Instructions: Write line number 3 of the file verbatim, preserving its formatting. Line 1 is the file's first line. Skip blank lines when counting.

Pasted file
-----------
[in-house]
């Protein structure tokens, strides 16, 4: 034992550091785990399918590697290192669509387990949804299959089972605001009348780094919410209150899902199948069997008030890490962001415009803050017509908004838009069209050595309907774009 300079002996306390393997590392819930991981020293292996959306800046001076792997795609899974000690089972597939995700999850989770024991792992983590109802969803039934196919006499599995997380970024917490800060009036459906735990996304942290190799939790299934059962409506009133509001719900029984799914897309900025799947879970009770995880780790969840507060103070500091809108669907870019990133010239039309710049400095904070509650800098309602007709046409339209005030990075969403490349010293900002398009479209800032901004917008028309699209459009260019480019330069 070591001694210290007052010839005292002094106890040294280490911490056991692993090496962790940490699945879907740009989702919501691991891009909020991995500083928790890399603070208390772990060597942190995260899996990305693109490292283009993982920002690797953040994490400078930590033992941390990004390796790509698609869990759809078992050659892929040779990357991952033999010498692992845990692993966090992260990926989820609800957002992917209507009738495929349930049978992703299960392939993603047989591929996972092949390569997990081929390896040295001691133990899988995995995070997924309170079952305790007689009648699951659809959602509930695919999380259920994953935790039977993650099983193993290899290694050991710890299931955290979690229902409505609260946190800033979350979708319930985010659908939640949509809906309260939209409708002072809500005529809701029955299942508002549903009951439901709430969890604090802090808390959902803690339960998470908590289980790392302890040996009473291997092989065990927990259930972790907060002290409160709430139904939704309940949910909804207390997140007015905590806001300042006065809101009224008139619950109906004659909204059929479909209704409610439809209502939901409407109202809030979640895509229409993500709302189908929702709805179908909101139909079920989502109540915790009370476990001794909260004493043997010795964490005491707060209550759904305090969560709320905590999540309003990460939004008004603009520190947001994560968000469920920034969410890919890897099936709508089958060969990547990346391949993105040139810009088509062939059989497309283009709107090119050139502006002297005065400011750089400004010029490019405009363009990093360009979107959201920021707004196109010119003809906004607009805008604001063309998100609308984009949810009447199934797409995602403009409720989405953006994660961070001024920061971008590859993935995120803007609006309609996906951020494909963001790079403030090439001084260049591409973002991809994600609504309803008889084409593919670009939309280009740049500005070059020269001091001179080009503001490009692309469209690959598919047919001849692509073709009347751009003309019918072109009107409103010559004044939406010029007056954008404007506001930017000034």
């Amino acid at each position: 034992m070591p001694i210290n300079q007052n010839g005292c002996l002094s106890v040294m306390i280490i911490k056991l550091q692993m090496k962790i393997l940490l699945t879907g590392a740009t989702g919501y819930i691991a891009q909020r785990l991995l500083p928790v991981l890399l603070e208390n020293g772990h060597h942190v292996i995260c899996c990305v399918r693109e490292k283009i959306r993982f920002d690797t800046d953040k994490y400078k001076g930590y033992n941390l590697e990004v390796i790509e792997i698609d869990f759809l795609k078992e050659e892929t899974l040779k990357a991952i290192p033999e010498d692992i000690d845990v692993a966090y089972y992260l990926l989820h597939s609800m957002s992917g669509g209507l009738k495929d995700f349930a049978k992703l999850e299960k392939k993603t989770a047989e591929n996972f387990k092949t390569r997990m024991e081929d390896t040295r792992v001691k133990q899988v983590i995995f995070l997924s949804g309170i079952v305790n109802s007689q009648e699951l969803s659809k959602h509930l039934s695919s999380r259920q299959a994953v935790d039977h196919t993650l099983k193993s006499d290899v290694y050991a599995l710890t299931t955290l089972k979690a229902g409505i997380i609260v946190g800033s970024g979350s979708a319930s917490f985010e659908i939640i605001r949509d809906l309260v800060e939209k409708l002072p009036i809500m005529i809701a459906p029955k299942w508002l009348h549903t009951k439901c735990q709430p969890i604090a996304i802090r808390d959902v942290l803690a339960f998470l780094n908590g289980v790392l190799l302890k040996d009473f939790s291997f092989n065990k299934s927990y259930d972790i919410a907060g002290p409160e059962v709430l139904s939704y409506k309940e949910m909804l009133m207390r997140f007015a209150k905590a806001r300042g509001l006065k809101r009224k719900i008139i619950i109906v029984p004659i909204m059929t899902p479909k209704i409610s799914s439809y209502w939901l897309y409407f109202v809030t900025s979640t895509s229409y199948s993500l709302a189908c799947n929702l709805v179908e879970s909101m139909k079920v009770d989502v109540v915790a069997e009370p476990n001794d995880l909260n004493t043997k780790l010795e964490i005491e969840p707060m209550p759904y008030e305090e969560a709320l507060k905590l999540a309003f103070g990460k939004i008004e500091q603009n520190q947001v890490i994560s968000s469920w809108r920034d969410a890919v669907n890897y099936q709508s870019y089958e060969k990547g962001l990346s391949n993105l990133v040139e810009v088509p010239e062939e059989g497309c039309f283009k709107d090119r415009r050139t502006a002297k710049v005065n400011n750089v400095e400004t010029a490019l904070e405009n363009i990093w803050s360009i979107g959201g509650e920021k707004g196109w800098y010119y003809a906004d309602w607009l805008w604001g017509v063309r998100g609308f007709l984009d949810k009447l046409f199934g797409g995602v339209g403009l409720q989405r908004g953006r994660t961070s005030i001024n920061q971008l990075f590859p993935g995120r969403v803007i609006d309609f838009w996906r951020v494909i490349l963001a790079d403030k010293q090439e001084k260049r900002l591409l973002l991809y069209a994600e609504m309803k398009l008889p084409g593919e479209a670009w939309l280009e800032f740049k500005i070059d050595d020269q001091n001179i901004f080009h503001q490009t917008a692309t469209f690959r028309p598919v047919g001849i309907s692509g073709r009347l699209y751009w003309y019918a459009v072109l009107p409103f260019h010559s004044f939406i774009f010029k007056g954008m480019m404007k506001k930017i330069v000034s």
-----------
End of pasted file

């Amino acid at each position: 034992m070591p001694i210290n300079q007052n010839g005292c002996l002094s106890v040294m306390i280490i911490k056991l550091q692993m090496k962790i393997l940490l699945t879907g590392a740009t989702g919501y819930i691991a891009q909020r785990l991995l500083p928790v991981l890399l603070e208390n020293g772990h060597h942190v292996i995260c899996c990305v399918r693109e490292k283009i959306r993982f920002d690797t800046d953040k994490y400078k001076g930590y033992n941390l590697e990004v390796i790509e792997i698609d869990f759809l795609k078992e050659e892929t899974l040779k990357a991952i290192p033999e010498d692992i000690d845990v692993a966090y089972y992260l990926l989820h597939s609800m957002s992917g669509g209507l009738k495929d995700f349930a049978k992703l999850e299960k392939k993603t989770a047989e591929n996972f387990k092949t390569r997990m024991e081929d390896t040295r792992v001691k133990q899988v983590i995995f995070l997924s949804g309170i079952v305790n109802s007689q009648e699951l969803s659809k959602h509930l039934s695919s999380r259920q299959a994953v935790d039977h196919t993650l099983k193993s006499d290899v290694y050991a599995l710890t299931t955290l089972k979690a229902g409505i997380i609260v946190g800033s970024g979350s979708a319930s917490f985010e659908i939640i605001r949509d809906l309260v800060e939209k409708l002072p009036i809500m005529i809701a459906p029955k299942w508002l009348h549903t009951k439901c735990q709430p969890i604090a996304i802090r808390d959902v942290l803690a339960f998470l780094n908590g289980v790392l190799l302890k040996d009473f939790s291997f092989n065990k299934s927990y259930d972790i919410a907060g002290p409160e059962v709430l139904s939704y409506k309940e949910m909804l009133m207390r997140f007015a209150k905590a806001r300042g509001l006065k809101r009224k719900i008139i619950i109906v029984p004659i909204m059929t899902p479909k209704i409610s799914s439809y209502w939901l897309y409407f109202v809030t900025s979640t895509s229409y199948s993500l709302a189908c799947n929702l709805v179908e879970s909101m139909k079920v009770d989502v109540v915790a069997e009370p476990n001794d995880l909260n004493t043997k780790l010795e964490i005491e969840p707060m209550p759904y008030e305090e969560a709320l507060k905590l999540a309003f103070g990460k939004i008004e500091q603009n520190q947001v890490i994560s968000s469920w809108r920034d969410a890919v669907n890897y099936q709508s870019y089958e060969k990547g962001l990346s391949n993105l990133v040139e810009v088509p010239e062939e059989g497309c039309f283009k709107d090119r415009r050139t502006a002297k710049v005065n400011n750089v400095e400004t010029a490019l904070e405009n363009i990093w803050s360009i979107g959201g509650e920021k707004g196109w800098y010119y003809a906004d309602w607009l805008w604001g017509v063309r998100g609308f007709l984009d949810k009447l046409f199934g797409g995602v339209g403009l409720q989405r908004g953006r994660t961070s005030i001024n920061q971008l990075f590859p993935g995120r969403v803007i609006d309609f838009w996906r951020v494909i490349l963001a790079d403030k010293q090439e001084k260049r900002l591409l973002l991809y069209a994600e609504m309803k398009l008889p084409g593919e479209a670009w939309l280009e800032f740049k500005i070059d050595d020269q001091n001179i901004f080009h503001q490009t917008a692309t469209f690959r028309p598919v047919g001849i309907s692509g073709r009347l699209y751009w003309y019918a459009v072109l009107p409103f260019h010559s004044f939406i774009f010029k007056g954008m480019m404007k506001k930017i330069v000034s």